By M. E. Jones
HARVARD -- The film "Girl Rising" tells the stories of nine girls in developing countries where education is hard to come by for the poor of both genders and far more so for girls.
Presented by a nonprofit group called "10X10," and screened recently at The Bromfield School, the stories send a powerful message about the importance of educating girls and of supporting the cause, which is what the organization, and the film are all about.
Two more stories round out the repertoire, one joyous, one sad but still hopeful, both testifying to the thematic premise of the film, that education is the solution to problems plaguing the developing world, especially for women.
Educated girls are powerful! One is about a girl who lives in Sierra Leone, Freetown, Africa. After her father died, her mother married his brother, the girl's uncle. It is a tradition common in the world she lives in, the narrator tells us. Eventually, her stepfather will take a second wife, also a common practice. But there's something uncommon in the story, too.
This girl is lucky. She goes to school, the first girl in her family to do so. This story is told in a colage, with cartoons, balloons and eye-catching cutouts. The girl gets a job with a radio station. Radio is big in this African nation, she says, and talk shows are "huge," with call-ins. One girl who called her show told of a man where she worked and lived who had "wandering hands," the girl said.
This girl dreams of hosting her own TV show, or of becoming an astronaut. But she's never traveled or flown in an airplane. Hosting the radio show is an important step toward bigger things. But her father is taking heat about it, people are talking, strongly criticizing him for allowing her to do it. One night, he storms in, tells her she can't do it any more. Village gossips had convinced him it wasn't proper or safe.
Local lore also has it that kids who go to school don't respect their parents, she says. Suddenly, her options were shrinking, she needed help. "What would Isaac Newton do?" the girl asks herself. "I needed an equal force" to act on the forces conspiring to keep her down. She went to her father's second wife, who listened to the radio show and heard how the girl helped other girls. The woman pleaded her cause and her father changed his stand. He agreed she could do the show, but must come straight home after.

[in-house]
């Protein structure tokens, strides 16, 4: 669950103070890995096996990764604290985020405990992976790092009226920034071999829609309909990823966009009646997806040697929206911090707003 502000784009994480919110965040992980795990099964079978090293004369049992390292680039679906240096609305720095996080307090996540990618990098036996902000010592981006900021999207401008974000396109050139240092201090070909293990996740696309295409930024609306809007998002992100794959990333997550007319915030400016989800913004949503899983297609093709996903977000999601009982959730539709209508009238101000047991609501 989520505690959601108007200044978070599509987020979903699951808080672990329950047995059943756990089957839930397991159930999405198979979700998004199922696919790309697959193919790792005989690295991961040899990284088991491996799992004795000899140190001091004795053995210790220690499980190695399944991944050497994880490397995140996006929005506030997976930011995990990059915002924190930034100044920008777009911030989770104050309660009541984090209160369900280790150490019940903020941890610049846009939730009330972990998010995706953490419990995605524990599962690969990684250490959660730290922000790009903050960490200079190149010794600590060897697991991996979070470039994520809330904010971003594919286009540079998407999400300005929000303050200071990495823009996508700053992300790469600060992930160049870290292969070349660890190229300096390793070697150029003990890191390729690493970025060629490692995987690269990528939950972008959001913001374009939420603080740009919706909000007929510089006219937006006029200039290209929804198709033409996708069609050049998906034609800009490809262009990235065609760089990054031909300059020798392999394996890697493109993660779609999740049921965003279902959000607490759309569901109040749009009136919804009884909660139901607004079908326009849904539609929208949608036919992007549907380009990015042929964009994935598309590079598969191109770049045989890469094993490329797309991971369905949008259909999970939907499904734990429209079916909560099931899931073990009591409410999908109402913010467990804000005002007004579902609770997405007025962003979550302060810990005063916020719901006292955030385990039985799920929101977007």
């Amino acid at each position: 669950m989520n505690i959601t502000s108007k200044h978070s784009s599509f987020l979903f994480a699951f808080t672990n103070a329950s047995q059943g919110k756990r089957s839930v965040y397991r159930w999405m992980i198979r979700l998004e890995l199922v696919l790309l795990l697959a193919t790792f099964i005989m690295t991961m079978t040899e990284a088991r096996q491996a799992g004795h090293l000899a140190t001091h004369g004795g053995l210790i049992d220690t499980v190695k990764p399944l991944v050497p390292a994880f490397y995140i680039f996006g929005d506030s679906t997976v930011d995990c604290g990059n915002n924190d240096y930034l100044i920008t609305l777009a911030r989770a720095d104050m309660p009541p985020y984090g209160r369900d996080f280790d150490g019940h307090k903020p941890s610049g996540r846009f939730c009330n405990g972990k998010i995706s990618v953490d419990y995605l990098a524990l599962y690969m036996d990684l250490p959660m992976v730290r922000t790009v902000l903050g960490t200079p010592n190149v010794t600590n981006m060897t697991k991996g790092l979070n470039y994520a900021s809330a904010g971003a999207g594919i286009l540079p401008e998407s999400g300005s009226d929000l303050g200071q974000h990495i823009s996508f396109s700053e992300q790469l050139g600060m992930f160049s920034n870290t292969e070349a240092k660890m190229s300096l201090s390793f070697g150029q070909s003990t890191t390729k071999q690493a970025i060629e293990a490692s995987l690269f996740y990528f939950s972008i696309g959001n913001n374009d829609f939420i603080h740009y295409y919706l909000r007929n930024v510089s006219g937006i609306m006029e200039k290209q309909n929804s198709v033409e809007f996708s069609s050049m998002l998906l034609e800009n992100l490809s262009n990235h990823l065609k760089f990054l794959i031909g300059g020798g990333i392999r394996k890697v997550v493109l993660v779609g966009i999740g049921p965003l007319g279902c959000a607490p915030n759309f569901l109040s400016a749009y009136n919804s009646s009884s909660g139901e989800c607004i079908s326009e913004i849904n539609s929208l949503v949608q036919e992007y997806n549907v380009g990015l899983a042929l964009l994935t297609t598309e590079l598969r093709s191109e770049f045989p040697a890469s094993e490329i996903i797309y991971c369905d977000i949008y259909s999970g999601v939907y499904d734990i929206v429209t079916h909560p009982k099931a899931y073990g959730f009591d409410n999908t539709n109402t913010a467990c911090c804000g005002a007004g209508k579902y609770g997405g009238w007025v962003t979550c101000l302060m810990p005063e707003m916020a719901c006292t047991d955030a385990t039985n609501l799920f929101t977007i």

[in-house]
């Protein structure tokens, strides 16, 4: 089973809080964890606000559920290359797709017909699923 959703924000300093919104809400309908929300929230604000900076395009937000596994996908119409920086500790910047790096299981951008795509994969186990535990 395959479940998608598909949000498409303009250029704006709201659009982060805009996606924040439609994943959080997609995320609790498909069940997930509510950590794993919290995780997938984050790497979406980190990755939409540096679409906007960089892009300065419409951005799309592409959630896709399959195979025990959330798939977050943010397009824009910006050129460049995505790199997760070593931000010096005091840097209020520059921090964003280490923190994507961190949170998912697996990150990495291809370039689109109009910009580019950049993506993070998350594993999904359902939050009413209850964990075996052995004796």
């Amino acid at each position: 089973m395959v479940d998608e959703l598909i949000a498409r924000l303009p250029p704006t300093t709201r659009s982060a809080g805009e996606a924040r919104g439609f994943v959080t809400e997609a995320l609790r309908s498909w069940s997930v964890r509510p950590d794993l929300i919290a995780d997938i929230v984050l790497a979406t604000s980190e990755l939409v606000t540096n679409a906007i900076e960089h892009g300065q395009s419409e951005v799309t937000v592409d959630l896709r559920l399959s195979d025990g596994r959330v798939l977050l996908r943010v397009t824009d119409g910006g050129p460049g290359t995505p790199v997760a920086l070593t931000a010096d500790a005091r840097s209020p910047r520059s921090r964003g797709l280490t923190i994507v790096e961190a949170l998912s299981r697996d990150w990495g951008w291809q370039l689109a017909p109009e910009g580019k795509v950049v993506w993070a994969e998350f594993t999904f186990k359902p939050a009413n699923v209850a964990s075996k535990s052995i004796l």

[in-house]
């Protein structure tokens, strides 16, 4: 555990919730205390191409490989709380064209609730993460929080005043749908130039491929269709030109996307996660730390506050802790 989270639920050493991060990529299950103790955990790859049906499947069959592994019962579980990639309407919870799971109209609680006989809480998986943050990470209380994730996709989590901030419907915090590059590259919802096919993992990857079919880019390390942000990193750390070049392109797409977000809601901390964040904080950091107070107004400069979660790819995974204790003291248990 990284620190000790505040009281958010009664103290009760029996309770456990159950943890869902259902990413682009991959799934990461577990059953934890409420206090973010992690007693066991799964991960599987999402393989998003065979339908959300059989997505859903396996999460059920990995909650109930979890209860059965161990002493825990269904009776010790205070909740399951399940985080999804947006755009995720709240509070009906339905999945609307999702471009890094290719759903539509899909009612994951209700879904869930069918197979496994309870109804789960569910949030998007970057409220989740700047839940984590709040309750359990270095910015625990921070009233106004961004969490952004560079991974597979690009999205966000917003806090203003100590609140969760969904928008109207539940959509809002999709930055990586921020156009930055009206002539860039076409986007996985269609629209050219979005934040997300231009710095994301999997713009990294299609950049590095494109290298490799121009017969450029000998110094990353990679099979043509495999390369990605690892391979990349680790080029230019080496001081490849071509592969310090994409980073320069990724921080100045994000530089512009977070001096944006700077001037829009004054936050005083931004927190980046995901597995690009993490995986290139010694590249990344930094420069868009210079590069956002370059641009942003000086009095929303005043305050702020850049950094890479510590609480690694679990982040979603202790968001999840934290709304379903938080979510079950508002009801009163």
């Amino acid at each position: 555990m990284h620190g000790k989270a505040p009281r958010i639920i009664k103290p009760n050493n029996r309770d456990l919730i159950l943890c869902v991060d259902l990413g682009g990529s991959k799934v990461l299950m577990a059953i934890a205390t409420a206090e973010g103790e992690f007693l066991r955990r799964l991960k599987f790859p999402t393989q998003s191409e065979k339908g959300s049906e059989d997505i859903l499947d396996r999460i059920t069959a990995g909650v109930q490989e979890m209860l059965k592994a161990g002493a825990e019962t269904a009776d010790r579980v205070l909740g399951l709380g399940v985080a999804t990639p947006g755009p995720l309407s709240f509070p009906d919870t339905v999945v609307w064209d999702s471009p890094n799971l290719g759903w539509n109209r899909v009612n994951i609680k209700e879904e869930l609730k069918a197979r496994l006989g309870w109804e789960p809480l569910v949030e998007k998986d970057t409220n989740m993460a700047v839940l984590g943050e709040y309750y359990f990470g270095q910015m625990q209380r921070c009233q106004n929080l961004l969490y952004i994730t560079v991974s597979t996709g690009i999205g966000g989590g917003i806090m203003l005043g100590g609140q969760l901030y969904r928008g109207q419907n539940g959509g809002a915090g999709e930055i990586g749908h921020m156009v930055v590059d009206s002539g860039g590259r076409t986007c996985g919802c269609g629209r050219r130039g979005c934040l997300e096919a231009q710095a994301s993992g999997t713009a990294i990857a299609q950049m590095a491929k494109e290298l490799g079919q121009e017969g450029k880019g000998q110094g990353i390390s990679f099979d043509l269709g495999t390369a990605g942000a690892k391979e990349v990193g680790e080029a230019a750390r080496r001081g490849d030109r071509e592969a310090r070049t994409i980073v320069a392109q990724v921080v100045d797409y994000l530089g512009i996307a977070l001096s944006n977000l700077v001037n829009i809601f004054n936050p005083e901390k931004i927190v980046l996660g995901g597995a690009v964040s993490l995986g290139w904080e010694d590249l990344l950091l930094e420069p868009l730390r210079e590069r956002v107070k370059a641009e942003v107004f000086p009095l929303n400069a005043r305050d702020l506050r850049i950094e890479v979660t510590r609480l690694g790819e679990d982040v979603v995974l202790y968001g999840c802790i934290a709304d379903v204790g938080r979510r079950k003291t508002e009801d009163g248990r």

"Girls are not the problem," she said. "They are problem solvers."
The segment ends with a question: When 600 million girls in the developing world get a good education, what happens? The answer: Everything!
Amina, who lives in Afghanistan, is a pseudonym for a girl whose story is all too real. The men who control her life, brother, husband, father, would kill her if they knew she wants to learn, she says. No longer a child, Amina comes from a strict religious family and must wear a shroud when she goes out, like a masked and muted ghost. The robe extends from head to foot; the headgear fits her face so closely she can't speak, but she won't be silenced.
Hers is the story of millions of unseen women whose lives are lived within the untenable boundaries set by men. There was no record of Amina's birth. After delivering a baby girl, her mother set her aside in the dirt. Her mother could not read. Amina was allowed "a few short years" of school and learned to read on a blackboard imbedded in a stone wall.
From the age of three, Amina worked, carrying "icy mountain water to wash men's hands." A drudge and babysitter, her life would be one of servitude. At 11 years old, her father arranged a marriage, sold her to a cousin for $5,000, a deal approved by "my empty-eyed mother." The money was used to buy her brother a used car.
Trapped in an embroidered cage, she does not describe her "ghastly wedding night," but it was then that she vowed to endure and to prevail. When she gave birth to a son, she did not die, "as many do" in her world. Love for her son was tempered by her need to throw off the chains men had placed on her. "I felt only impatience," she says.
Poor, silenced, beaten, sold, raped..." we are stoned, burned for speaking the truth, shot for going to school, she said. "But I refuse ignorance!"
"Don't tell me it's my religion, culture, tradition..." and thus must be accepted. "Change is coming," she says, and she will return to school, no matter what! "If they kill me, others will take my place," Amina says. "I am the start of a different story," a legend. Whispered at first, the legend will grow, she says. "Don't doubt it ... I am change!"
Millions of girls have returned to school in Afghanistan, despite the dangers. Like the girls in this film, they refuse to give up.
Alexia Lipman, a junior at Bromfield, is interested in film. When she saw the trailer for "Girl Rising," she figured it was a "good opportunity" to share some startling facts while helping raise awareness for a worthwhile cause.
With help from teachers, her mom, friends and others, and $295 from the Harvard Schools Trust to cover costs, she brought the film to Harvard. Collections in the lobby went to the charity, 10X10, which presented the film, directed by Academy Award nominee Richard Robbins.
According to literature handed out at the screening, 10X10 is a global action campaign for girls' education founded by award-winning journalists at The Documentary Group and Paul G. Allen's Vulcan Productions, with strategic partner Intel Corporation.
Donations can be made online at girlrising.com.